It has emerged that Facebook has been conducting experiments on the psychology of users without their consent or knowledge. Would you be bothered if it was toying with your feelings?
If it isn't enough that Facebook is first to hear the news that you've been dumped, are going to a mate's party or have just got hitched, it now wants to discover if it can control your emotions.
The social networking giant has come under fire after it emerged it had carried out psychology experiments on its users without their permission.
In the secret study, involving nearly 700,000 users, Facebook manipulated the tone of users' news feeds to emphasise either the positive or negative posts received from their followers.
They then monitored the status updates of the social guinea pigs to see whether the adjustment made them happier or sadder, a process the academics carrying out the study for Facebook call "emotional contagion".
The study, which took place over a week in January 2012, concluded: "Emotions expressed by friends, via online social networks, influence our own moods, constituting, to our knowledge, the first experimental evidence for massive-scale emotional contagion via social networks."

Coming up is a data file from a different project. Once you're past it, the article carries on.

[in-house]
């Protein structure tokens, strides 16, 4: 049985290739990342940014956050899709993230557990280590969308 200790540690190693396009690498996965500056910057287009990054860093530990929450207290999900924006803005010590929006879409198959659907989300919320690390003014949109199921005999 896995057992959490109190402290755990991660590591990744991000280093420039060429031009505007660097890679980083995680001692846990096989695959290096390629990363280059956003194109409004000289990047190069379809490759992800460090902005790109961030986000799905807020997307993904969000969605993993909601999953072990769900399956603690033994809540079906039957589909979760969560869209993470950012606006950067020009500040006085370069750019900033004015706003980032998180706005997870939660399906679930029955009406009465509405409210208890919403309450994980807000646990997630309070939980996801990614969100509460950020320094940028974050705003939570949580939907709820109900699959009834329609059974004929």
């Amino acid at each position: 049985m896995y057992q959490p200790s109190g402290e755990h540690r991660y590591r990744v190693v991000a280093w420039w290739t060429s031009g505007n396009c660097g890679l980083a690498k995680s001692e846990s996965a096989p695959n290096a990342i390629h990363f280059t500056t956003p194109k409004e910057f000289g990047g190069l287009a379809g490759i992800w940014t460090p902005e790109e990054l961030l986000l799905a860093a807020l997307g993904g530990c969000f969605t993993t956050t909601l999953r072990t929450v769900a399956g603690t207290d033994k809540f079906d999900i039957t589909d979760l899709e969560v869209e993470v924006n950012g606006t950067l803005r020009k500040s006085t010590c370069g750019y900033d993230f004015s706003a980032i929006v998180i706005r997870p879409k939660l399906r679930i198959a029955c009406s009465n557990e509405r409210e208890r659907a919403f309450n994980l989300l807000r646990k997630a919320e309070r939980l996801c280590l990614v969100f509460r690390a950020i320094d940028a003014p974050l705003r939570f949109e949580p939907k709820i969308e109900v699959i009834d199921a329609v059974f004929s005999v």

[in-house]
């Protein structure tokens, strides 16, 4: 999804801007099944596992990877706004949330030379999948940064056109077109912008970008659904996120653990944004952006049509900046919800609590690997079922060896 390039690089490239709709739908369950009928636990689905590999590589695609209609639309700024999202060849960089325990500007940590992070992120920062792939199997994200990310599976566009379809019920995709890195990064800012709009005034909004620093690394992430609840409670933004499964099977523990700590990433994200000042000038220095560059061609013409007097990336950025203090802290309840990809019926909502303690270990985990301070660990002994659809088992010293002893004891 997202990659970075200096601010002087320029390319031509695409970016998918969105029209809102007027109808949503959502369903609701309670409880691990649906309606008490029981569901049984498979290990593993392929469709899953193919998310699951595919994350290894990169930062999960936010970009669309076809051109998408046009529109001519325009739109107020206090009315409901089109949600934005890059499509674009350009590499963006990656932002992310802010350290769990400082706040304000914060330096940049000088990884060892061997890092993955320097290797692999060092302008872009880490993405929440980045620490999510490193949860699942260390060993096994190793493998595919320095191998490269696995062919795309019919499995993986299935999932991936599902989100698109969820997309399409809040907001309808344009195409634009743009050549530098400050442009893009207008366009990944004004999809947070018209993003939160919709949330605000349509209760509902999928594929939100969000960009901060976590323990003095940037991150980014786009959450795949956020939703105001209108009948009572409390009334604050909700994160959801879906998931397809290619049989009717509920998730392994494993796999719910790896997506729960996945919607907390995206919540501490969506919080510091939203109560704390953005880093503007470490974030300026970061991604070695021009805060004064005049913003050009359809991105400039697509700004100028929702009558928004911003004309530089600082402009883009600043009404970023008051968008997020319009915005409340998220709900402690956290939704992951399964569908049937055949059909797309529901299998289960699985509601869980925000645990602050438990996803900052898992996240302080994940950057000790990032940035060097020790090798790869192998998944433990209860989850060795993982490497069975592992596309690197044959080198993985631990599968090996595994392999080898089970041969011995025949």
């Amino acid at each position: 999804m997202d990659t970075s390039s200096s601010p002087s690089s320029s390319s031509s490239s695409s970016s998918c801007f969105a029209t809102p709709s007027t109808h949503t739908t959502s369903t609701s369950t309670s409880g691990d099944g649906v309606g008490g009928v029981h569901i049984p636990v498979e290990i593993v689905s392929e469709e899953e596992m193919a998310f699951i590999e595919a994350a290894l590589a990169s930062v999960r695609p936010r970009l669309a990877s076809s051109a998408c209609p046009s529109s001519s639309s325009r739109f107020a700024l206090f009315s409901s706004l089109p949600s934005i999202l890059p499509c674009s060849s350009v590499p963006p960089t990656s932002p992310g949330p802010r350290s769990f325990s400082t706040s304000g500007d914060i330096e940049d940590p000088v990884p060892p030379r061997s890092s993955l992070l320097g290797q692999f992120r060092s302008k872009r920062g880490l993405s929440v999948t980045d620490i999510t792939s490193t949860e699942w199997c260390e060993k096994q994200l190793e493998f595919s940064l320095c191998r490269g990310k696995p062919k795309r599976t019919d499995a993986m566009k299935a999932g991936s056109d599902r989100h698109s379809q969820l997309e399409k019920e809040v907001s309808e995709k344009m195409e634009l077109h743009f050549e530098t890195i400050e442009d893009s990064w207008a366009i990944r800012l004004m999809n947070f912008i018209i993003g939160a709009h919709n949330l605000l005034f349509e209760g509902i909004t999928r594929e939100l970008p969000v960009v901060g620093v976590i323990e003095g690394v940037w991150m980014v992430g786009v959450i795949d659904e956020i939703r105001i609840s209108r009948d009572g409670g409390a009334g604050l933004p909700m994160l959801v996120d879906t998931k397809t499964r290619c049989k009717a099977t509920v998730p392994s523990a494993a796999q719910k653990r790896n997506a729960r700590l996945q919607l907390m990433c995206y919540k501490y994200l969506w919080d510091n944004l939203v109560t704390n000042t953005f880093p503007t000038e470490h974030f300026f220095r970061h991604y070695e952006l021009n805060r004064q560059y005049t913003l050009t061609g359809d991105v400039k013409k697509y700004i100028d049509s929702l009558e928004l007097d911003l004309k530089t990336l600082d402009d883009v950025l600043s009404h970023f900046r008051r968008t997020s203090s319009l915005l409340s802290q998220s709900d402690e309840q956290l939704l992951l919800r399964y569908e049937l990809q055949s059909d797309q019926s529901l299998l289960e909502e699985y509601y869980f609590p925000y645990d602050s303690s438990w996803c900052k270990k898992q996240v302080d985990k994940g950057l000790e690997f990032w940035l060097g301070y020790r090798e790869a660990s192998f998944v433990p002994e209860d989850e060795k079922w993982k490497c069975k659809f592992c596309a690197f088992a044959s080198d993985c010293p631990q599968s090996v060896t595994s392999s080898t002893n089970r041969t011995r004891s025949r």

So, in short, Facebook users receiving more positive news go on to share more upbeat news of their own, but those getting miserable updates unwittingly get on a one-way train to Grumpsville with their own posts.
And whether the updates are happy or sad, the mood spreads like wildfire from user to user. It's kind of like 28 Days Later, but with fewer flesh-eating maniacs and more miserable (or cheerful) emoticons.
Needless to say, internet privacy campaigners and politicians were not happy with the news, claiming that Facebook may have breached legal and ethical guidelines by not gaining consent from users prior to carrying out the experiment. Facebook users themselves have called the news "scandalous," "creepy," and "super-disturbing".
A Facebook spokeswoman said the research was carried out "to improve our services and make the content people see on Facebook as relevant and engaging as possible".
"A big part of this is understanding how people respond to different types of content, whether it's positive or negative in tone, news from friends, or information from pages they follow."
While it may seem obvious that hearing depressing news can make you feel more depressed, it does highlight a potentially worrying situation where major global events could be manipulated or even incited by changes made to social media updates.
Are you bothered by Facebook's secret experiments? Let us know below.
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